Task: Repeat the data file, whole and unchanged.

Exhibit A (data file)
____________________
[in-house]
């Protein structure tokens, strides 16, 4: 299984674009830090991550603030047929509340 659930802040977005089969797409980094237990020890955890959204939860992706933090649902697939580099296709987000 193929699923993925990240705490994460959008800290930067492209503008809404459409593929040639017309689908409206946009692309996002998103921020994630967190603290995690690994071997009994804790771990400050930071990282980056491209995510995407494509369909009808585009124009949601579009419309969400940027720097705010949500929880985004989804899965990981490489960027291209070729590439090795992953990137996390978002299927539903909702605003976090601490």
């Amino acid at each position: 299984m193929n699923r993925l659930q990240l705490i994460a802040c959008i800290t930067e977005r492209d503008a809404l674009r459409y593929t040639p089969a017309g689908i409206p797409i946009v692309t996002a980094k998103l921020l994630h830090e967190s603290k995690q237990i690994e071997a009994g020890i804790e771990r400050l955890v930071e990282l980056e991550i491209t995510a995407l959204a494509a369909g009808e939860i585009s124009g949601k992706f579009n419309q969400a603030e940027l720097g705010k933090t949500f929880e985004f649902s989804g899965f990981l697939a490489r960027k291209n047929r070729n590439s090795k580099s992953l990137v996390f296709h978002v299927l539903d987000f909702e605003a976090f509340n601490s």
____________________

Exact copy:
[in-house]
């Protein structure tokens, strides 16, 4: 299984674009830090991550603030047929509340 659930802040977005089969797409980094237990020890955890959204939860992706933090649902697939580099296709987000 193929699923993925990240705490994460959008800290930067492209503008809404459409593929040639017309689908409206946009692309996002998103921020994630967190603290995690690994071997009994804790771990400050930071990282980056491209995510995407494509369909009808585009124009949601579009419309969400940027720097705010949500929880985004989804899965990981490489960027291209070729590439090795992953990137996390978002299927539903909702605003976090601490």
């Amino acid at each position: 299984m193929n699923r993925l659930q990240l705490i994460a802040c959008i800290t930067e977005r492209d503008a809404l674009r459409y593929t040639p089969a017309g689908i409206p797409i946009v692309t996002a980094k998103l921020l994630h830090e967190s603290k995690q237990i690994e071997a009994g020890i804790e771990r400050l955890v930071e990282l980056e991550i491209t995510a995407l959204a494509a369909g009808e939860i585009s124009g949601k992706f579009n419309q969400a603030e940027l720097g705010k933090t949500f929880e985004f649902s989804g899965f990981l697939a490489r960027k291209n047929r070729n590439s090795k580099s992953l990137v996390f296709h978002v299927l539903d987000f909702e605003a976090f509340n601490s």